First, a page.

With Election Day fast approaching on Tuesday, King County Elections will be open on Saturday to assist voters.
According to Sherril Huff, Director of Elections, “Even voters who have forgotten to update their addresses or lost their ballots still have an opportunity to vote. It is not too late to be part of this election.”
To accommodate voters, King County Elections will have Saturday office hours tomorrow, Aug. 15, from 10 a.m. to 5 p.m. Voters who have not yet received their ballot can come to have a new ballot issued to them.
King County also has options for voters with disabilities. Three accessible voting centers are available for voters who may need assistance casting their ballot. The hours and locations are as follows:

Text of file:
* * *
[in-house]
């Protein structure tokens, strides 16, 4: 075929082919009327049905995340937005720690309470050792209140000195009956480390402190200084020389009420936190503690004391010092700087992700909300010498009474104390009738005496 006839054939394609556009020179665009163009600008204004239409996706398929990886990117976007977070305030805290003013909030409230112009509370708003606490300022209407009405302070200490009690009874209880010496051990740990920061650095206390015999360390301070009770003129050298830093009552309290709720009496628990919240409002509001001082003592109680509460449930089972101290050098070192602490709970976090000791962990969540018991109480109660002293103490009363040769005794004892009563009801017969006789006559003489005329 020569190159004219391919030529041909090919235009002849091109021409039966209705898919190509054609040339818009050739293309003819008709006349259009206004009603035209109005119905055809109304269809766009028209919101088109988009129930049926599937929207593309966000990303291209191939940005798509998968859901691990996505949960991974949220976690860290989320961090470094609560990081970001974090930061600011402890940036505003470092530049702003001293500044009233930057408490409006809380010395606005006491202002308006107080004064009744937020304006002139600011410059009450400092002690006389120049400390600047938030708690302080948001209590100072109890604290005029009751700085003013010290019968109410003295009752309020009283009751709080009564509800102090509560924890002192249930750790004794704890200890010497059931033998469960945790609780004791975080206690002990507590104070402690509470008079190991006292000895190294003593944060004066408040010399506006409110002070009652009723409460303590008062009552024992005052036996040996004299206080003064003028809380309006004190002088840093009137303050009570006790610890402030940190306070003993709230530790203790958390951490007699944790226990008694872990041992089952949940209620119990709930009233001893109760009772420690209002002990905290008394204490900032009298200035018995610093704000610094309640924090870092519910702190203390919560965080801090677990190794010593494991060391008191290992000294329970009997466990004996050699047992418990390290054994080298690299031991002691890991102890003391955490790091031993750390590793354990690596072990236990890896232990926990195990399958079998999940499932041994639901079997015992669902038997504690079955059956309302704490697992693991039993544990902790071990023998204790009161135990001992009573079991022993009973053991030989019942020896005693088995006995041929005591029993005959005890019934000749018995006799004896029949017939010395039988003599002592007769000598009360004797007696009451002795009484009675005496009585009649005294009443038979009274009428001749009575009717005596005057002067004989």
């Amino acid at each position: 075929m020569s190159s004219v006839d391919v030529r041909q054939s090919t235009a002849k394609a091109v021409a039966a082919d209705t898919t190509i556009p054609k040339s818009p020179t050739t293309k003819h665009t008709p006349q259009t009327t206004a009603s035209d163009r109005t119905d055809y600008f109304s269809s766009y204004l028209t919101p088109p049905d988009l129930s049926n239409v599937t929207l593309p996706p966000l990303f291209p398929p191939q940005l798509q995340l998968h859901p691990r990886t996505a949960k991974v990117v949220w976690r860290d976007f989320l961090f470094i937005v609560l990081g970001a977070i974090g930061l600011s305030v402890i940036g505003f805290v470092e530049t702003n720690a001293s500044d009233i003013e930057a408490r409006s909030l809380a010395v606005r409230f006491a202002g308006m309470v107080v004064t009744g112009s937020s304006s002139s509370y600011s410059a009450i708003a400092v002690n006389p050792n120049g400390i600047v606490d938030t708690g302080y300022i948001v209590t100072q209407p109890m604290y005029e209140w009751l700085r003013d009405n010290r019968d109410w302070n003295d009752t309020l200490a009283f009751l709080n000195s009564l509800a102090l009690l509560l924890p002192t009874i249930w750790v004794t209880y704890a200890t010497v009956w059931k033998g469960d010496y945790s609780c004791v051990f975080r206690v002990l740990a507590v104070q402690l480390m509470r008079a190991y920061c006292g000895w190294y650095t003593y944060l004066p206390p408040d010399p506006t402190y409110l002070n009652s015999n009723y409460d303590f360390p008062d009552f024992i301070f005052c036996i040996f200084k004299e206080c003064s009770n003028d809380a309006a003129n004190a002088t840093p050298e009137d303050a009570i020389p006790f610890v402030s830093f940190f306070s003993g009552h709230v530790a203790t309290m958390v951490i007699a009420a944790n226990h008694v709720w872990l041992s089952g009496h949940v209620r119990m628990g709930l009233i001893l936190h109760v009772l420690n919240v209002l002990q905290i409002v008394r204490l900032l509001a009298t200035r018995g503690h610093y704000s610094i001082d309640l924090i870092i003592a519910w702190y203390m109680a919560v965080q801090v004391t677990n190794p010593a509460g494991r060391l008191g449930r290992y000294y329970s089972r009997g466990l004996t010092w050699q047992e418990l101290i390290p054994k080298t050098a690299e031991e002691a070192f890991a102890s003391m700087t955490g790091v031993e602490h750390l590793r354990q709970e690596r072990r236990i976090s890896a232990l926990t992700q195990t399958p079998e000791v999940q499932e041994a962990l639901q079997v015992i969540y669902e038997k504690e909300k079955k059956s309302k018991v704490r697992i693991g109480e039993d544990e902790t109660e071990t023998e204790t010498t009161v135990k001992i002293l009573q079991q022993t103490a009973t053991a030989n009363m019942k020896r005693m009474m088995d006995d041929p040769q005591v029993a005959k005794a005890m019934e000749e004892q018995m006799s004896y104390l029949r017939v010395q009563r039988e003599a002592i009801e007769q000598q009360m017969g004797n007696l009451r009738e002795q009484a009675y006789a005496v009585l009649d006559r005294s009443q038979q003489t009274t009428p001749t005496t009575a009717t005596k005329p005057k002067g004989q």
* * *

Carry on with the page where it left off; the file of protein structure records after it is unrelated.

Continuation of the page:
Renton, King County Elections, 919 SW Grady Way, 98057
Friday, August 14: 8:30 a.m. – 4:30 p.m.
Saturday, August 15: 10 a.m. – 5 p.m.
Monday, August 17: 8:30 a.m. – 4:30 p.m.
Tuesday, August 18: 7 a.m. – 8 p.m.
Bellevue City Hall 450 110th Avenue NE, Bellevue, 98009, and
Seattle, Union Station 401 S. Jackson St, Seattle, 98104
Friday, August 14: 10 a.m. – 5 p.m.
Saturday, August 15: 10 a.m. – 5 p.m.
Monday, August 17: 10 a.m. – 5 p.m.
Tuesday, August 18: 7 a.m. – 8 p.m.
Each center is operated by trained staff and has equipment designed to make voting accessible and private for everyone. The touch screen accessible voting unit features lap paddles and sip-and-puff devices, an audio option, and large and high contrast font to aid voters.
Don’t forget to vote in Tuesday’s primary. Voters can return their ballots in either of two ways: via the US Postal Service, postmarked on or before August 18, or at a designated drop boxes up until 8 p.m. on August 18. Visit www.kingcounty.gov/elections for more information on the upcoming election.